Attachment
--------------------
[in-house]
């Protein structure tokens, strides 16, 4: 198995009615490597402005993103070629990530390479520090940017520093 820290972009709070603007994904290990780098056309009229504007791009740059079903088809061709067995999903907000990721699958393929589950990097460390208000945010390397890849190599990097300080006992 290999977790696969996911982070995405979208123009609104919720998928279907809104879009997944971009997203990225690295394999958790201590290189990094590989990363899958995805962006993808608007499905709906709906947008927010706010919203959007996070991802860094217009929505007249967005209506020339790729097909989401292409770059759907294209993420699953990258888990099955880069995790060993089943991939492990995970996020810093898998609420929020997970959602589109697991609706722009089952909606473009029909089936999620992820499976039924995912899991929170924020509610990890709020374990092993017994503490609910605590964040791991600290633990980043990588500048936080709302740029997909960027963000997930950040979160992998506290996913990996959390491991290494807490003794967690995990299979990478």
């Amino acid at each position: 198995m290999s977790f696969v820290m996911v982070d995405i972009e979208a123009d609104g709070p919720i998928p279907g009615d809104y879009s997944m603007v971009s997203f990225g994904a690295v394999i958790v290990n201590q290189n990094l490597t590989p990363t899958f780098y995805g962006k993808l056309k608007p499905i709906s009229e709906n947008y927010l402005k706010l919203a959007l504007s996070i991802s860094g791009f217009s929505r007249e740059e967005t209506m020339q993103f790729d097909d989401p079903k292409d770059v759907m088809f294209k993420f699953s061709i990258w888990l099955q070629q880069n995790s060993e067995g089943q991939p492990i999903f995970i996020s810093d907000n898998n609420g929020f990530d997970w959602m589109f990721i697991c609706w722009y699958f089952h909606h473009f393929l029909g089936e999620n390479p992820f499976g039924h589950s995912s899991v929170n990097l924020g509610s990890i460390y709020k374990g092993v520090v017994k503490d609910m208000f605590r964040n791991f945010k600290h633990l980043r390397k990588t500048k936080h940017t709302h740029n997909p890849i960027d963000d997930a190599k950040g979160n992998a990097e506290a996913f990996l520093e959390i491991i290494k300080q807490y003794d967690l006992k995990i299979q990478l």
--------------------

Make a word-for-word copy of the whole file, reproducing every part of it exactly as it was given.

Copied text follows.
[in-house]
């Protein structure tokens, strides 16, 4: 198995009615490597402005993103070629990530390479520090940017520093 820290972009709070603007994904290990780098056309009229504007791009740059079903088809061709067995999903907000990721699958393929589950990097460390208000945010390397890849190599990097300080006992 290999977790696969996911982070995405979208123009609104919720998928279907809104879009997944971009997203990225690295394999958790201590290189990094590989990363899958995805962006993808608007499905709906709906947008927010706010919203959007996070991802860094217009929505007249967005209506020339790729097909989401292409770059759907294209993420699953990258888990099955880069995790060993089943991939492990995970996020810093898998609420929020997970959602589109697991609706722009089952909606473009029909089936999620992820499976039924995912899991929170924020509610990890709020374990092993017994503490609910605590964040791991600290633990980043990588500048936080709302740029997909960027963000997930950040979160992998506290996913990996959390491991290494807490003794967690995990299979990478």
């Amino acid at each position: 198995m290999s977790f696969v820290m996911v982070d995405i972009e979208a123009d609104g709070p919720i998928p279907g009615d809104y879009s997944m603007v971009s997203f990225g994904a690295v394999i958790v290990n201590q290189n990094l490597t590989p990363t899958f780098y995805g962006k993808l056309k608007p499905i709906s009229e709906n947008y927010l402005k706010l919203a959007l504007s996070i991802s860094g791009f217009s929505r007249e740059e967005t209506m020339q993103f790729d097909d989401p079903k292409d770059v759907m088809f294209k993420f699953s061709i990258w888990l099955q070629q880069n995790s060993e067995g089943q991939p492990i999903f995970i996020s810093d907000n898998n609420g929020f990530d997970w959602m589109f990721i697991c609706w722009y699958f089952h909606h473009f393929l029909g089936e999620n390479p992820f499976g039924h589950s995912s899991v929170n990097l924020g509610s990890i460390y709020k374990g092993v520090v017994k503490d609910m208000f605590r964040n791991f945010k600290h633990l980043r390397k990588t500048k936080h940017t709302h740029n997909p890849i960027d963000d997930a190599k950040g979160n992998a990097e506290a996913f990996l520093e959390i491991i290494k300080q807490y003794d967690l006992k995990i299979q990478l």